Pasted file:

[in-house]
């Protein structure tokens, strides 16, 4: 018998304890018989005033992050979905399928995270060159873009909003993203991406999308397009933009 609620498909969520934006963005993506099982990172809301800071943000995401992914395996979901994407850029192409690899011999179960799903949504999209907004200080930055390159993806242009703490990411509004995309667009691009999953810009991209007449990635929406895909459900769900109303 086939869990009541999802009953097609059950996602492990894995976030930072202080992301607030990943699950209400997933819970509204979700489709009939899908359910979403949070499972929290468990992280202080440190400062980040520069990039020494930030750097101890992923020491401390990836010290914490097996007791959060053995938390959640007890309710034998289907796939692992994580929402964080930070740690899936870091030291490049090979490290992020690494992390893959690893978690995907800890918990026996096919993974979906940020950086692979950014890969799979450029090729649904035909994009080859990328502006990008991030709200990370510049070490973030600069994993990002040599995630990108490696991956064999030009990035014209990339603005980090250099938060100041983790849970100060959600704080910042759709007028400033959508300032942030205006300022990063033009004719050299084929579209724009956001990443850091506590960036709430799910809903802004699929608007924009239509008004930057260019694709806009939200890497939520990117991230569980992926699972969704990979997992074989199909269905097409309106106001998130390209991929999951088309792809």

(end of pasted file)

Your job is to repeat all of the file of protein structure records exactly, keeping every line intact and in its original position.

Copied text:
[in-house]
């Protein structure tokens, strides 16, 4: 018998304890018989005033992050979905399928995270060159873009909003993203991406999308397009933009 609620498909969520934006963005993506099982990172809301800071943000995401992914395996979901994407850029192409690899011999179960799903949504999209907004200080930055390159993806242009703490990411509004995309667009691009999953810009991209007449990635929406895909459900769900109303 086939869990009541999802009953097609059950996602492990894995976030930072202080992301607030990943699950209400997933819970509204979700489709009939899908359910979403949070499972929290468990992280202080440190400062980040520069990039020494930030750097101890992923020491401390990836010290914490097996007791959060053995938390959640007890309710034998289907796939692992994580929402964080930070740690899936870091030291490049090979490290992020690494992390893959690893978690995907800890918990026996096919993974979906940020950086692979950014890969799979450029090729649904035909994009080859990328502006990008991030709200990370510049070490973030600069994993990002040599995630990108490696991956064999030009990035014209990339603005980090250099938060100041983790849970100060959600704080910042759709007028400033959508300032942030205006300022990063033009004719050299084929579209724009956001990443850091506590960036709430799910809903802004699929608007924009239509008004930057260019694709806009939200890497939520990117991230569980992926699972969704990979997992074989199909269905097409309106106001998130390209991929999951088309792809």